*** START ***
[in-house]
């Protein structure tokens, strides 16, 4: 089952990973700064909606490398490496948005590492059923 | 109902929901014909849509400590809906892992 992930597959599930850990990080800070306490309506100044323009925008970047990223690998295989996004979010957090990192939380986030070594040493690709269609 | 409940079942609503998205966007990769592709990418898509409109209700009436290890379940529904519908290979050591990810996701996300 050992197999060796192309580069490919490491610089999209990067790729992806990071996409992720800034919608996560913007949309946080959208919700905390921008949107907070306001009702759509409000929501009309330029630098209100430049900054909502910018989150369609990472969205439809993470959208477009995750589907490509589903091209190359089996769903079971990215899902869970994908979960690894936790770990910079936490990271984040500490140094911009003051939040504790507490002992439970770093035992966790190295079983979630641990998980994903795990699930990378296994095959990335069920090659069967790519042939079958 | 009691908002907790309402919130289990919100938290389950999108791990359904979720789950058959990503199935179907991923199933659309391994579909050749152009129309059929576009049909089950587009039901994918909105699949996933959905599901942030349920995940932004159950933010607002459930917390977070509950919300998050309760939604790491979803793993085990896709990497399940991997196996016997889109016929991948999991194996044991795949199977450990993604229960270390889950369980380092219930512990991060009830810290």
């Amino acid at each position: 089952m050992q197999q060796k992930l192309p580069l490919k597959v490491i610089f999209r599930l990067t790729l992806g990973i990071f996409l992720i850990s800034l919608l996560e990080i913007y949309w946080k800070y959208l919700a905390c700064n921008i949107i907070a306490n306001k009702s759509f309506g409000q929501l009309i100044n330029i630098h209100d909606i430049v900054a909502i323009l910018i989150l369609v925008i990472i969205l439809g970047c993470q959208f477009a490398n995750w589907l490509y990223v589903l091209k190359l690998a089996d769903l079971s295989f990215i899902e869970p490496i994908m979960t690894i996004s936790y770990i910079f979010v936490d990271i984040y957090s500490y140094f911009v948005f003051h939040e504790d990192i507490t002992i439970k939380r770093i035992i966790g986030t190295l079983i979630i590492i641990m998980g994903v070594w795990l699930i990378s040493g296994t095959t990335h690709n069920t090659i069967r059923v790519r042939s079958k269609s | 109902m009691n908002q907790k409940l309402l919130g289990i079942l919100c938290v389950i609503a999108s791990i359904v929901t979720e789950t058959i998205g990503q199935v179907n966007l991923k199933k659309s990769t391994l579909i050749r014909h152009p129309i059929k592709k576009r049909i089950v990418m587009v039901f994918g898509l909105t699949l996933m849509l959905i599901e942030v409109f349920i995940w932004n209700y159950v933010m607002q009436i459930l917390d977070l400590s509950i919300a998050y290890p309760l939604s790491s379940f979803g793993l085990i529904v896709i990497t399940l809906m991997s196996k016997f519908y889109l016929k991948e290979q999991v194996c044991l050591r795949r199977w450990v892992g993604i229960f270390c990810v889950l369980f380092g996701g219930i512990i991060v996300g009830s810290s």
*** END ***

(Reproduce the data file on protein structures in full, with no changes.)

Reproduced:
[in-house]
């Protein structure tokens, strides 16, 4: 089952990973700064909606490398490496948005590492059923 | 109902929901014909849509400590809906892992 992930597959599930850990990080800070306490309506100044323009925008970047990223690998295989996004979010957090990192939380986030070594040493690709269609 | 409940079942609503998205966007990769592709990418898509409109209700009436290890379940529904519908290979050591990810996701996300 050992197999060796192309580069490919490491610089999209990067790729992806990071996409992720800034919608996560913007949309946080959208919700905390921008949107907070306001009702759509409000929501009309330029630098209100430049900054909502910018989150369609990472969205439809993470959208477009995750589907490509589903091209190359089996769903079971990215899902869970994908979960690894936790770990910079936490990271984040500490140094911009003051939040504790507490002992439970770093035992966790190295079983979630641990998980994903795990699930990378296994095959990335069920090659069967790519042939079958 | 009691908002907790309402919130289990919100938290389950999108791990359904979720789950058959990503199935179907991923199933659309391994579909050749152009129309059929576009049909089950587009039901994918909105699949996933959905599901942030349920995940932004159950933010607002459930917390977070509950919300998050309760939604790491979803793993085990896709990497399940991997196996016997889109016929991948999991194996044991795949199977450990993604229960270390889950369980380092219930512990991060009830810290």
């Amino acid at each position: 089952m050992q197999q060796k992930l192309p580069l490919k597959v490491i610089f999209r599930l990067t790729l992806g990973i990071f996409l992720i850990s800034l919608l996560e990080i913007y949309w946080k800070y959208l919700a905390c700064n921008i949107i907070a306490n306001k009702s759509f309506g409000q929501l009309i100044n330029i630098h209100d909606i430049v900054a909502i323009l910018i989150l369609v925008i990472i969205l439809g970047c993470q959208f477009a490398n995750w589907l490509y990223v589903l091209k190359l690998a089996d769903l079971s295989f990215i899902e869970p490496i994908m979960t690894i996004s936790y770990i910079f979010v936490d990271i984040y957090s500490y140094f911009v948005f003051h939040e504790d990192i507490t002992i439970k939380r770093i035992i966790g986030t190295l079983i979630i590492i641990m998980g994903v070594w795990l699930i990378s040493g296994t095959t990335h690709n069920t090659i069967r059923v790519r042939s079958k269609s | 109902m009691n908002q907790k409940l309402l919130g289990i079942l919100c938290v389950i609503a999108s791990i359904v929901t979720e789950t058959i998205g990503q199935v179907n966007l991923k199933k659309s990769t391994l579909i050749r014909h152009p129309i059929k592709k576009r049909i089950v990418m587009v039901f994918g898509l909105t699949l996933m849509l959905i599901e942030v409109f349920i995940w932004n209700y159950v933010m607002q009436i459930l917390d977070l400590s509950i919300a998050y290890p309760l939604s790491s379940f979803g793993l085990i529904v896709i990497t399940l809906m991997s196996k016997f519908y889109l016929k991948e290979q999991v194996c044991l050591r795949r199977w450990v892992g993604i229960f270390c990810v889950l369980f380092g996701g219930i512990i991060v996300g009830s810290s």